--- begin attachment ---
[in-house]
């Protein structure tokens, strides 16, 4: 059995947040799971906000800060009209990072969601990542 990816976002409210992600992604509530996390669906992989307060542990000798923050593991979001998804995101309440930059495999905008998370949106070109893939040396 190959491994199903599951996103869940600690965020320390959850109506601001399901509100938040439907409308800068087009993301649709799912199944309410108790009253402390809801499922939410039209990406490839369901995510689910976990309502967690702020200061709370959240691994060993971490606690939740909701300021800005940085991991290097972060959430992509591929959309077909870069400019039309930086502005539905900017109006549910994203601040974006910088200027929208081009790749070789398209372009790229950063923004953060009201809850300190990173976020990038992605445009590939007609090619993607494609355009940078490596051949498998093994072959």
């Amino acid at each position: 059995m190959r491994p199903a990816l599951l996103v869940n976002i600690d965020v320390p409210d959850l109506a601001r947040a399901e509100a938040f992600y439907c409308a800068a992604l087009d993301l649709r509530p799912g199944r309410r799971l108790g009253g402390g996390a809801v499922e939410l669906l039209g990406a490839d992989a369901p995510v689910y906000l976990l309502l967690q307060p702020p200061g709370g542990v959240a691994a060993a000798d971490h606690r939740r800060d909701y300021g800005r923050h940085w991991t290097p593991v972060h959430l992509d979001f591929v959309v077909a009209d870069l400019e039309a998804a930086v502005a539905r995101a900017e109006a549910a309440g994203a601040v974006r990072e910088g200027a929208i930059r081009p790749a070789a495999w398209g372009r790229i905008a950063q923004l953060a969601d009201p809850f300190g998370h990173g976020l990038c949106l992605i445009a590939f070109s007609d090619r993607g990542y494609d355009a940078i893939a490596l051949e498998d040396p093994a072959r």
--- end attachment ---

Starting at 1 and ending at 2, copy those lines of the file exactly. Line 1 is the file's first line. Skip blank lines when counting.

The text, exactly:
[in-house]
């Protein structure tokens, strides 16, 4: 059995947040799971906000800060009209990072969601990542 990816976002409210992600992604509530996390669906992989307060542990000798923050593991979001998804995101309440930059495999905008998370949106070109893939040396 190959491994199903599951996103869940600690965020320390959850109506601001399901509100938040439907409308800068087009993301649709799912199944309410108790009253402390809801499922939410039209990406490839369901995510689910976990309502967690702020200061709370959240691994060993971490606690939740909701300021800005940085991991290097972060959430992509591929959309077909870069400019039309930086502005539905900017109006549910994203601040974006910088200027929208081009790749070789398209372009790229950063923004953060009201809850300190990173976020990038992605445009590939007609090619993607494609355009940078490596051949498998093994072959």